Ewing sarcoma - fibula
Pathologically proven Ewing sarcoma.
Ewing sarcoma is an aggressive bone tumor observed in the first two decades of life. Second most common malignant bone tumor in children, presenting a higher prevalence in boys than in girls (3:1 ratio).
The typical clinical presentation includes:
- Pain and swelling at the site of the tumor. Pain often referred to the adjacent joint.
- Patients may present with nonspecific symptoms such as fever, increased erythrocyte sedimentation rate, and leukocytosis, or with weight loss and anemia.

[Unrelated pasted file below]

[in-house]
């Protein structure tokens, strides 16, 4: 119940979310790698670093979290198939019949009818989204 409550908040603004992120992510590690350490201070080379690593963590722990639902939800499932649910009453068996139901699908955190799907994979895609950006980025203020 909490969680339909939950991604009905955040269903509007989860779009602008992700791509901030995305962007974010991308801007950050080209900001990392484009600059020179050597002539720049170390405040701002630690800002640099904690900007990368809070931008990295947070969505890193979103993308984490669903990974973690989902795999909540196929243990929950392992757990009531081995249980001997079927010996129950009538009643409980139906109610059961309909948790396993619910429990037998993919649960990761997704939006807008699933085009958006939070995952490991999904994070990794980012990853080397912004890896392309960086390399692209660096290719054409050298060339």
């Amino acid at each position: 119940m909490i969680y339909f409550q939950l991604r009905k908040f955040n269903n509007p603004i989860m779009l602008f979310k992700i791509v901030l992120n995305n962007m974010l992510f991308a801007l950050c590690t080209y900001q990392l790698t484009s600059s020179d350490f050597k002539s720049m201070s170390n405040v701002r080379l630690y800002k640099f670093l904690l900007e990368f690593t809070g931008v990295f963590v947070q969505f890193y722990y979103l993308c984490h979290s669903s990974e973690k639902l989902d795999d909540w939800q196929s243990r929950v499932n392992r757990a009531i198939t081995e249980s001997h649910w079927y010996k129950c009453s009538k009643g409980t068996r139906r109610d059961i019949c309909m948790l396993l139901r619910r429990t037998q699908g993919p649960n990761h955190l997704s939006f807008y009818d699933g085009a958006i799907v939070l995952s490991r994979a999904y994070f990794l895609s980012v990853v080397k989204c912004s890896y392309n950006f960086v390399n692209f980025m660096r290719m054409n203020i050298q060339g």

Mainly located near the metaphysis/diaphysis of long bones. Less often in flat bones or vertebral bodies.
Usually osteolytic lesions (motheaten, or permeative) with a soft-tissue component.
Periosteal reactions are common:
- Spiculation (periosteal new bone formation radiating into the soft tissues)
- Onionskin periosteal ossification.
- Codman triangle: elevated ossified periosteum at the margin of the subperiosteal tumor.
- "Sunburst" appearance
On imaging, the main differential diagnosis is osteosarcoma.